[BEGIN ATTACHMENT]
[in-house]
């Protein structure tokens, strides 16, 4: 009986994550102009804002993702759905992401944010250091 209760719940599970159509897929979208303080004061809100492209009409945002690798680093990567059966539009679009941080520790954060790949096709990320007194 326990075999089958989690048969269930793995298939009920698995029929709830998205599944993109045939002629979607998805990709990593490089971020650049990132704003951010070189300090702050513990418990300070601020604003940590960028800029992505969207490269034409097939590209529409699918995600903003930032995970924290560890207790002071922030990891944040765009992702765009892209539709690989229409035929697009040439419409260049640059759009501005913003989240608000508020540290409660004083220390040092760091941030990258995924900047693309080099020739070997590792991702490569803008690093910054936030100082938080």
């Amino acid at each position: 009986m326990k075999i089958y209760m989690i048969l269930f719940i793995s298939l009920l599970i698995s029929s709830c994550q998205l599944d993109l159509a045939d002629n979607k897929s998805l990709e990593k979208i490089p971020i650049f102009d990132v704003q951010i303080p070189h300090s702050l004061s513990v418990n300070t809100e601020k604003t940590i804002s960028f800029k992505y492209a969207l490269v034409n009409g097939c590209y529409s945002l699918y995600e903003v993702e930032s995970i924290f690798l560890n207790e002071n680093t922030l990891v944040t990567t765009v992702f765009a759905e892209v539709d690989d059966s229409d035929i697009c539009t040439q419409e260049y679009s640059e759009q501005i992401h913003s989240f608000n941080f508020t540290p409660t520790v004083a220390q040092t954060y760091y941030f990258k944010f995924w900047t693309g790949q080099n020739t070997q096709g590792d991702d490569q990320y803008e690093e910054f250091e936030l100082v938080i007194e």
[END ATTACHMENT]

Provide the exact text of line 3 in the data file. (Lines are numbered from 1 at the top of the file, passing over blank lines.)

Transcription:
């Amino acid at each position: 009986m326990k075999i089958y209760m989690i048969l269930f719940i793995s298939l009920l599970i698995s029929s709830c994550q998205l599944d993109l159509a045939d002629n979607k897929s998805l990709e990593k979208i490089p971020i650049f102009d990132v704003q951010i303080p070189h300090s702050l004061s513990v418990n300070t809100e601020k604003t940590i804002s960028f800029k992505y492209a969207l490269v034409n009409g097939c590209y529409s945002l699918y995600e903003v993702e930032s995970i924290f690798l560890n207790e002071n680093t922030l990891v944040t990567t765009v992702f765009a759905e892209v539709d690989d059966s229409d035929i697009c539009t040439q419409e260049y679009s640059e759009q501005i992401h913003s989240f608000n941080f508020t540290p409660t520790v004083a220390q040092t954060y760091y941030f990258k944010f995924w900047t693309g790949q080099n020739t070997q096709g590792d991702d490569q990320y803008e690093e910054f250091e936030l100082v938080i007194e």